A Tale of Two Towns

Wednesday, June 30, 2010

The train to Tigre takes about an hour, meaning I arrived at 1:30 with about three hours to wander around this popular weekend suburb before hopping on the ferry to cross to Uruguay. That, on a weekday, is more than I needed it turned out. Most of the things were closed including the fabled Mate (pronounced Mah-teh) museum. Have we discussed mate yet? I can’t remember, but it is a very Argentinian (and, I would discover, Uruguayan) tradition that on the surface sounds very much English. Mate is a special tea from a ‘mate’ plant that is quite potent in both taste and caffeination. The leaves are sprinkled into a small round cup and then hot water and – if you’re a novice – sugar are added. There are traditions in how it is drank, who pours it, and that it is always shared (though I have not been offered any in my whole stay in Argentina). There is a special straw even, that is generally stainless steel and has small pores to suck up the water but not the leaves. Anyway, the museum where I was hoping to have all sorts of history to mix into this explanation was closed, so you’ll have to make due with that. I just ambled around the river town and sat on an outdoor patio enjoying a pretty nice day until the time came to get on the boat and take a few days out of Argentina.

The ferry ride across from Tigre to Carmelo is said to be the cheapest way to cross from Buenos Aires and also the most interesting. Given that the other passages are just open water I’m not inclined to disagree; you wind through islands of the river delta on your way across. I arrived in Carmelo, which is supposed to be a nice town on the Uruguay side after the briefest of formalities and was lucky to find a bus leaving in 30 minutes for Colonia. A friendly woman sat next to me and we talked pretty much the whole 1.5 hours until we arrived at 9:00. Sometimes my Spanish seems good and other times I can’t make people understand me. I walked to the Hostel Espanol which is only a few blocks from the bus terminal and there were Janet, Leanne, and Dan waiting for me with two empty bottles of wine. They’d been for my arrival at 7 but of course, that never happened. There was just enough for one toast and then we hit the mean streets of Colonia. It just so happened that it was the 29th of June and here the 29th of any month is the day of gnocchi where restaurants all have it on special and everybody goes out to eat it. Why? Well, in the past, before it was fashionable, it was one of the cheapest things you could eat and so at the end of the month when nobody had any money left, they’d head out for good, cheap gnocchi. It’s not so cheap anymore, but then again a plate with a bottle of really nice Pueblo del Sol Tannat (from Uruguay) was $7 so I can’t complain.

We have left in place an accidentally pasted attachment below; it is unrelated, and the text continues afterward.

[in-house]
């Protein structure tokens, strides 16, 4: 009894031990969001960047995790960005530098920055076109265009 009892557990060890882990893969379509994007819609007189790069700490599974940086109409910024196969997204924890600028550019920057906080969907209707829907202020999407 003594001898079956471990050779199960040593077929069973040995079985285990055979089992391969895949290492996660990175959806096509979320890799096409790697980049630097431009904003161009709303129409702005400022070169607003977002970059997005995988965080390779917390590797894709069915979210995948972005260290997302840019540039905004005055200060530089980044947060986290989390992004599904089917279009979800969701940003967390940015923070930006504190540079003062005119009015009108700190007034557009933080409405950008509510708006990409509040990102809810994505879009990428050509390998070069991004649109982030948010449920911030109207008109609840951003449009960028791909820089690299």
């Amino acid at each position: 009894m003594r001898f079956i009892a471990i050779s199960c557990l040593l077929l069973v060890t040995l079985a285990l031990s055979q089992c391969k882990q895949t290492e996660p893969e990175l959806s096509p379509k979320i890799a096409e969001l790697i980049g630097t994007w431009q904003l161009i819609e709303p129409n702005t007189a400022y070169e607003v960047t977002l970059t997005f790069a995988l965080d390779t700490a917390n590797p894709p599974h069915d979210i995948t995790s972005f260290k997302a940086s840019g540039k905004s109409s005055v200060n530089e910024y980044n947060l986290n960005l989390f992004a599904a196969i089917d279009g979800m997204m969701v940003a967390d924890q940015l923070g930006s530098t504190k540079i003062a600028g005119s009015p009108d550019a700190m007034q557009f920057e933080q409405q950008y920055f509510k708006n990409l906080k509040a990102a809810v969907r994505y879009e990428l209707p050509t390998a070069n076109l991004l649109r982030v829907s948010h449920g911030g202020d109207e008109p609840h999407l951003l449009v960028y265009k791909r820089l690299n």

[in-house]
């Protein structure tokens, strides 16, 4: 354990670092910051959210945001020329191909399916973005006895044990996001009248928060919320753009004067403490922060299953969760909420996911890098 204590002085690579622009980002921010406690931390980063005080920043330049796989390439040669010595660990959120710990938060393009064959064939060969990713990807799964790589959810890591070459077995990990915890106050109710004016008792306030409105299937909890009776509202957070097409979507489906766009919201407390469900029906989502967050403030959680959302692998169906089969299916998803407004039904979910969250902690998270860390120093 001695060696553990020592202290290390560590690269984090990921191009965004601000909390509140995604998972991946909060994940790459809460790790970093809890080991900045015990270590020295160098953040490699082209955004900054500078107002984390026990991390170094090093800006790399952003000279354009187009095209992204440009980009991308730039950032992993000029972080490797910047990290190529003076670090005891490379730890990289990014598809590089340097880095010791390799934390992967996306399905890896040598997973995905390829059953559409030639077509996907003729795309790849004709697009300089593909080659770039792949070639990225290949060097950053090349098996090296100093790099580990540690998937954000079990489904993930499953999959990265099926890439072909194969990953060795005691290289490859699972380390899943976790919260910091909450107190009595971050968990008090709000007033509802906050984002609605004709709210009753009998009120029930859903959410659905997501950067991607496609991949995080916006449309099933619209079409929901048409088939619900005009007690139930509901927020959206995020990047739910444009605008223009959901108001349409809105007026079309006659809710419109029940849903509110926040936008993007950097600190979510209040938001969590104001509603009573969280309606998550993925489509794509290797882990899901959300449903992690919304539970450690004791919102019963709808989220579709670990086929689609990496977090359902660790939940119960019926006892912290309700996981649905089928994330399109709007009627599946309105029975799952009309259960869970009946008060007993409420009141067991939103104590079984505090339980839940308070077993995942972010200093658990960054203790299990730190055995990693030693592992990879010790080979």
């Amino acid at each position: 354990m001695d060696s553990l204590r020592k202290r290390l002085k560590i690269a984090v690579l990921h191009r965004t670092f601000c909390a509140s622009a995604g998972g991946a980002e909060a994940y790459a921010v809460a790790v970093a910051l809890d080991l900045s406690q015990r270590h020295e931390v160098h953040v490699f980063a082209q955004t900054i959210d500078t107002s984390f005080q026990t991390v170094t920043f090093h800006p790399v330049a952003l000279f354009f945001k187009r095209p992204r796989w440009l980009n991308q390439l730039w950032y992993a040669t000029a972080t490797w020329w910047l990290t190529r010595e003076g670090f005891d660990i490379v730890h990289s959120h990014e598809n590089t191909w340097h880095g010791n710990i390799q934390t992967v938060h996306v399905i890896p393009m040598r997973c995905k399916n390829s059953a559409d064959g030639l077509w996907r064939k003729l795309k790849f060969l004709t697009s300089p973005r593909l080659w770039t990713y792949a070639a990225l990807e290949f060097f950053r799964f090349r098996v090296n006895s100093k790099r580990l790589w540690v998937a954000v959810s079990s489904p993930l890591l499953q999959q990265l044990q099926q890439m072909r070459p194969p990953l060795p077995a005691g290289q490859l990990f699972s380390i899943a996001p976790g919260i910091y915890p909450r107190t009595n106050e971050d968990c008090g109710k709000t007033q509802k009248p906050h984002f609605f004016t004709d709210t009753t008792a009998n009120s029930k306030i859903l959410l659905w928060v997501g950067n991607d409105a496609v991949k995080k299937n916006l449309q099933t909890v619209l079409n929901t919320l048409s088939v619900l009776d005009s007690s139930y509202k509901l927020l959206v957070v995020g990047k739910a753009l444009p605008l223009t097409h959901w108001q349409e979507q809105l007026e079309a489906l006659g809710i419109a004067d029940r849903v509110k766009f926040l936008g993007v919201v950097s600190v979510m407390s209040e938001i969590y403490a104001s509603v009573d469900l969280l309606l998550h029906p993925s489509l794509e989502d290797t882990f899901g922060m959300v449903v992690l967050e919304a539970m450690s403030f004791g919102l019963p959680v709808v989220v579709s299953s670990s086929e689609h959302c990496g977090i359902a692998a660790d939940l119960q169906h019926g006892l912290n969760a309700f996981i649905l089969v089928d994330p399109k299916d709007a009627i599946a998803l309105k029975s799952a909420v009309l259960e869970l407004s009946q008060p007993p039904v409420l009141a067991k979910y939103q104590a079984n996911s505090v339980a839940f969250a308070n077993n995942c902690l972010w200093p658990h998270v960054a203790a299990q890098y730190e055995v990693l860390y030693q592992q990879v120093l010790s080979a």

It was a nice dinner and great to hang out with the old group again. We bought some cheap boxed wine and retired to our hostel where we talked until the last person with their eyes opened realized the rest of us were all talking with our eyes shut. The next morning, Dan had to leave pretty early so we said goodbye to him, all checked out, and then me and the girls went and walked around the town. It’s really quaint with cobblestoned streets and stone buildings with coloured plaster. The sun was shining, the breeze was warm, humid, and refreshing and I didn’t realize how happy I was to have a break from the cities until we sat on the coast taking it all in. You could just see the tallest skyscrapers of Buenos Aires across the water in sight but a world away. One highlight was actually a local artist that had a great eye for painting women, he gave me his card for his website. The girls had to leave at 3 so I decided to take the 2:00 bus rather than waiting alone until 4:30 and said my goodbyes, but we’d had a fun day of taking “family portraits”, ambling, and sitting around visiting. The bus to Montevideo was 2.5 hours and the city was a lot more modern and landscaped than I expected. The older buildings, however, were very ominous looking concrete structures that would have been equally at home in the former USSR. I wandered around and opted to stay at the cheaper Che Legarto right in Plaza Independencia rather than El Viajero a few blocks away. The former was $9 and the latter $13 so over two nights that was almost a free third night. That said, I suspect I would have liked the El Viajero better just from the vibe I got.

Tigre and Colonia Photos

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